Czech MPs support bill to compensate illegally sterilized women
The bill to compensate women who have been sterilized unlawfully was supported during its first reading by members of the Czech lower house today. It will now move into committee.
MPs from the governing ANO and Czech Social Democratic Party (ČSSD) parties had submitted the bill along with opposition members from the Christian Democrats (KDU-ČSL) and TOP 09. Czech Government Human Rights Commissioner Helena Válková, who is also an MP for ANO, asked that the bill be given a preferential reading today.
The bill has also been supported by Czech Deputy Public Defender of Rights, Monika Šimůnková, who previously called on MPs to adopt it. In her view it is the only opportunity for the women who have been harmed in this way to access justice, as bringing their cases to court would not be likely to result in compensation awards.
The statute of limitations on financial compensation for non-pecuniary damage is just three years. The vast majority of victims of these forced sterilizations would not be eligible for compensation without special treatment from a judge, therefore.
"Compensating the victims of these unlawful sterilizations would resolve these very serious human rights abuses and at the same time would be a clear signal to society that similar eugenic monstrosities in our society will never be repeated. Hundreds of people who were sterilized without their informed consent since 1966 remain without any reparations in the Czech Republic. Many of those who were sterilized before 1989 died without ever being compensated," said Czech MP Pavla Golasowská (KDU-ČSL) during the floor debate.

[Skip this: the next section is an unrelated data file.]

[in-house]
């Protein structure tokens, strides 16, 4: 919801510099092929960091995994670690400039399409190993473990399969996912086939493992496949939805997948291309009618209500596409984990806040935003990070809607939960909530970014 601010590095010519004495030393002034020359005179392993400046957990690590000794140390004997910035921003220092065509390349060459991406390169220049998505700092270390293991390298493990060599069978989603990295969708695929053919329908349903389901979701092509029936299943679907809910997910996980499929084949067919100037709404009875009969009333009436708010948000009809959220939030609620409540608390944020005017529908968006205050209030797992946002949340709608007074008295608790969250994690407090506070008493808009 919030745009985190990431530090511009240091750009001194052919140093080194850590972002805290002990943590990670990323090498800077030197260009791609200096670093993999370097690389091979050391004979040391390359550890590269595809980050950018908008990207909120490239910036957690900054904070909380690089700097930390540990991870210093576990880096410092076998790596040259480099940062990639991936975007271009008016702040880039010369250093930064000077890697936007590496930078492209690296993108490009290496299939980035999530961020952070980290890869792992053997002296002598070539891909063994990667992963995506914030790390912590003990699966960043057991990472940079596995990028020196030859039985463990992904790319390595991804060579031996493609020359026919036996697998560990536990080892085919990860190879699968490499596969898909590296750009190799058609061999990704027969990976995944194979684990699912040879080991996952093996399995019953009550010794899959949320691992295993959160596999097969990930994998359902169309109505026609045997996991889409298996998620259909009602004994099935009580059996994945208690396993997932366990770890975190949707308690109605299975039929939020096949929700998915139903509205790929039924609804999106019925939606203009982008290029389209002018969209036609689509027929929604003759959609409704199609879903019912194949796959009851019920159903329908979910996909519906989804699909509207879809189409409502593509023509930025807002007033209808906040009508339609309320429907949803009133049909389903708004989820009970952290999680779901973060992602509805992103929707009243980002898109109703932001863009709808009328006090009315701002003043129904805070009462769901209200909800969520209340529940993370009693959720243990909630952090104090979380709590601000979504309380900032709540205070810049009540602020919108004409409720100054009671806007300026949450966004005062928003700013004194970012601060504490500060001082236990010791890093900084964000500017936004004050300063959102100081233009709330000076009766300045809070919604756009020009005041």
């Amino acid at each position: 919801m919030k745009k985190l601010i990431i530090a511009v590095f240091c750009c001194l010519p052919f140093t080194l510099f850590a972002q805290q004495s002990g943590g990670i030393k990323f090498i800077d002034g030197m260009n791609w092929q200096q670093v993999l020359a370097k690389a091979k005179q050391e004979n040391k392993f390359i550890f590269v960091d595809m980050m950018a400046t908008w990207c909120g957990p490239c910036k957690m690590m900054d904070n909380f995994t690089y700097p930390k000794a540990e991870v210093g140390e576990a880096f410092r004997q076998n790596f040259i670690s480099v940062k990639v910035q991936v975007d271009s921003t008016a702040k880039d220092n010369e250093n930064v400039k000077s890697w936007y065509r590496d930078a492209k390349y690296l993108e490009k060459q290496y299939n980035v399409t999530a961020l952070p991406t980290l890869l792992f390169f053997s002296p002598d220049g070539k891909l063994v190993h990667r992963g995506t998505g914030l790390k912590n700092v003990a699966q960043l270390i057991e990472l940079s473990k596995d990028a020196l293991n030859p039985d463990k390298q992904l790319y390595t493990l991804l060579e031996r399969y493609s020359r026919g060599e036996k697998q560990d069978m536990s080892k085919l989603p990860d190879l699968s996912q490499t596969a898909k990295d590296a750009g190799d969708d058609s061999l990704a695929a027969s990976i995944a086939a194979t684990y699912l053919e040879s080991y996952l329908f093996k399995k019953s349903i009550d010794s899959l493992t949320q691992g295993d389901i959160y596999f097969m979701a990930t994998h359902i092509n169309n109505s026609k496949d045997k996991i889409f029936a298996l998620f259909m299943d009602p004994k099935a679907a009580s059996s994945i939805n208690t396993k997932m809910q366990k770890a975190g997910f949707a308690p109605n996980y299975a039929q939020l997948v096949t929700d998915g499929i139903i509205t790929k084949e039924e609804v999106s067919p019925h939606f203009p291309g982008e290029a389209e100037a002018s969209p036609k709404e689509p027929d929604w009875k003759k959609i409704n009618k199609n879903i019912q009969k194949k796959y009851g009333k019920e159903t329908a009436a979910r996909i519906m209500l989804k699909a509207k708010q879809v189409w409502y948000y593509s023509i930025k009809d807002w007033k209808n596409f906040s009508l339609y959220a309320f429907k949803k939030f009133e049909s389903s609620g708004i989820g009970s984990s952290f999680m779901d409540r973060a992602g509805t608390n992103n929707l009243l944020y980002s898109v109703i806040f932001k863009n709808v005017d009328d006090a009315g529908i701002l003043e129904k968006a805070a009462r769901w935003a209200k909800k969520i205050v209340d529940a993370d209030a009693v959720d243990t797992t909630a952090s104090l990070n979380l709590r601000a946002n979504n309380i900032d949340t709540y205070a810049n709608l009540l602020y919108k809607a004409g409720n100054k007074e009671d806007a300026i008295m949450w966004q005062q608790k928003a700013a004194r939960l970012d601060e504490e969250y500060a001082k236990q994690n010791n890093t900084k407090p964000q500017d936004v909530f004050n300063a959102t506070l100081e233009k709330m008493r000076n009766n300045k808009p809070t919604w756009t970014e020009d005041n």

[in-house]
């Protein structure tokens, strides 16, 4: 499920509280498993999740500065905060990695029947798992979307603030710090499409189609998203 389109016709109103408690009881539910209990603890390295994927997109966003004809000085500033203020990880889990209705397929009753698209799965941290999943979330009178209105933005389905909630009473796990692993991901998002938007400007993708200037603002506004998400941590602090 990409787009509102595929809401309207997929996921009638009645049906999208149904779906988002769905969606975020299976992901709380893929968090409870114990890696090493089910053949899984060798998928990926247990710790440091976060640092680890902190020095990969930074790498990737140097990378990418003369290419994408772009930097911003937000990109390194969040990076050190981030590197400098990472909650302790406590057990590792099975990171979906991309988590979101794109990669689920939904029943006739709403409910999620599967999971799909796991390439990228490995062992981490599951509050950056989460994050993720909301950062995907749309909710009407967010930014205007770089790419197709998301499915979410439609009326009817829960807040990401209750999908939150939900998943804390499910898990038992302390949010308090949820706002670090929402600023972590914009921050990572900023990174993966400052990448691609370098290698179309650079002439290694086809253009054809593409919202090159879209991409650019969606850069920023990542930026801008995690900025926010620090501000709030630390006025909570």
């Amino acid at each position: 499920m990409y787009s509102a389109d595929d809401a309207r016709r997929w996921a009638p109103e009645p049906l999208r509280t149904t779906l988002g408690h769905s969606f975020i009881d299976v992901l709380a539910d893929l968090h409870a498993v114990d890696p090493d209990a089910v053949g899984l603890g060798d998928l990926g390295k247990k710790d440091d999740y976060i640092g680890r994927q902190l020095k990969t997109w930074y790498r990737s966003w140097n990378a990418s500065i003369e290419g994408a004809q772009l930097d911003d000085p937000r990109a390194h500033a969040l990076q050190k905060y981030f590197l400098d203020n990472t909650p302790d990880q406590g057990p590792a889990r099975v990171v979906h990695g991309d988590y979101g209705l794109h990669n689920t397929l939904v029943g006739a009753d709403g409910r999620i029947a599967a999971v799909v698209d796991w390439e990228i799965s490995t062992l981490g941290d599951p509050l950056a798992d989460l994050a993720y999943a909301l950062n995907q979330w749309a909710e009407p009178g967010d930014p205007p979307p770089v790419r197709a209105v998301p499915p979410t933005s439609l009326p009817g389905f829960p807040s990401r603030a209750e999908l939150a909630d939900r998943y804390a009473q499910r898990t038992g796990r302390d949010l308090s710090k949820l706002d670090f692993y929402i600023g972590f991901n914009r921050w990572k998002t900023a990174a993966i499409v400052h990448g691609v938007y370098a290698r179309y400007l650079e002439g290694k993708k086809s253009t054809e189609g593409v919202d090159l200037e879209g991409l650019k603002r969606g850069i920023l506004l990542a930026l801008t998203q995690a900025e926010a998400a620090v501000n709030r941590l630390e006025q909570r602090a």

Czech MP Monika Jarošová ("Freedom and Direct Democracy - SPD") cast doubt on both the reality of the practice and the need to compensate any such victims, on the other hand. In her view it would be difficult to ascertain today whether the surgeries were actually performed without the patient's free and informed consent, or whether some women chose the surgery as birth control and are dishonestly alleging today that they were forced into it.
"I don't understand, if there are women who actually were sterilized without their consent, why they did not sue right away and sometimes waited as long as 40 years to complain. After that long a time it will be almost impossible to prove whether the doctors back then behaved in breach of legal regulations. By adopting this law we would, among other things, essentially confirm that in our country there has been state-sponsored, systemic enforceent of forced sterilization, and it would open the door to the other untrue speculations that this also continued even after 1989," Jarošová said.
If the bill is eventually adopted, the victims would be able to apply for a one-off compensation payment of CZK 300 000 [EUR 11 000]. The practice of sterilizations performed unlawfully on the territories of the former Czechoslovakia and present-day Czech Republic and Slovakia have affected hundreds if not thousands of women since the 1960s, especially Romani women.
State policy in Czechoslovakia fully regulated the practice in 1971 when a directive on the performance of such sterilizations was adopted. Romani women and others where indeed systematically sterilized without their full and informed consent as a way of controlling their birth rate, as was reported by the Czech Public Defender of Rights in his 2005 report on the issue.
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